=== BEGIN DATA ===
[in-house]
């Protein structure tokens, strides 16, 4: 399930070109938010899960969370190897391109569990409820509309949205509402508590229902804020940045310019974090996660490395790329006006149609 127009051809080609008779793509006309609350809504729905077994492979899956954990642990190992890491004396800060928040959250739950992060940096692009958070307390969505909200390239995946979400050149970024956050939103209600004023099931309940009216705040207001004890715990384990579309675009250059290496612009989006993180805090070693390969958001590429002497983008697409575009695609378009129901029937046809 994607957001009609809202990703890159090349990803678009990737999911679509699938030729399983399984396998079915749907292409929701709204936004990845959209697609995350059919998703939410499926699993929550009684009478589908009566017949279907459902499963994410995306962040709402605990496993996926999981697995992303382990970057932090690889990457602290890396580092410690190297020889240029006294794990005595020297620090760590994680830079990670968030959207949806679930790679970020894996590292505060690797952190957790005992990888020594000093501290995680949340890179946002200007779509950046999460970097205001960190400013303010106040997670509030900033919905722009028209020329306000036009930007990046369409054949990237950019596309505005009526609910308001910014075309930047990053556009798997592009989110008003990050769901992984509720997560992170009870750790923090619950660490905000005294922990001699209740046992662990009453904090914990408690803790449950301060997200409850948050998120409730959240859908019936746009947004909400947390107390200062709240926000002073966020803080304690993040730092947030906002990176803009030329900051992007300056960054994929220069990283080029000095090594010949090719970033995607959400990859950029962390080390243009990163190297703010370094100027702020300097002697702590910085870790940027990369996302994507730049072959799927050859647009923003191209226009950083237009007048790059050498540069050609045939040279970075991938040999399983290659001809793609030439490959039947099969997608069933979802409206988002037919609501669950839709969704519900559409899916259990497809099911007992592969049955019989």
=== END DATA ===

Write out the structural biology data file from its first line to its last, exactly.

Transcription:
[in-house]
């Protein structure tokens, strides 16, 4: 399930070109938010899960969370190897391109569990409820509309949205509402508590229902804020940045310019974090996660490395790329006006149609 127009051809080609008779793509006309609350809504729905077994492979899956954990642990190992890491004396800060928040959250739950992060940096692009958070307390969505909200390239995946979400050149970024956050939103209600004023099931309940009216705040207001004890715990384990579309675009250059290496612009989006993180805090070693390969958001590429002497983008697409575009695609378009129901029937046809 994607957001009609809202990703890159090349990803678009990737999911679509699938030729399983399984396998079915749907292409929701709204936004990845959209697609995350059919998703939410499926699993929550009684009478589908009566017949279907459902499963994410995306962040709402605990496993996926999981697995992303382990970057932090690889990457602290890396580092410690190297020889240029006294794990005595020297620090760590994680830079990670968030959207949806679930790679970020894996590292505060690797952190957790005992990888020594000093501290995680949340890179946002200007779509950046999460970097205001960190400013303010106040997670509030900033919905722009028209020329306000036009930007990046369409054949990237950019596309505005009526609910308001910014075309930047990053556009798997592009989110008003990050769901992984509720997560992170009870750790923090619950660490905000005294922990001699209740046992662990009453904090914990408690803790449950301060997200409850948050998120409730959240859908019936746009947004909400947390107390200062709240926000002073966020803080304690993040730092947030906002990176803009030329900051992007300056960054994929220069990283080029000095090594010949090719970033995607959400990859950029962390080390243009990163190297703010370094100027702020300097002697702590910085870790940027990369996302994507730049072959799927050859647009923003191209226009950083237009007048790059050498540069050609045939040279970075991938040999399983290659001809793609030439490959039947099969997608069933979802409206988002037919609501669950839709969704519900559409899916259990497809099911007992592969049955019989």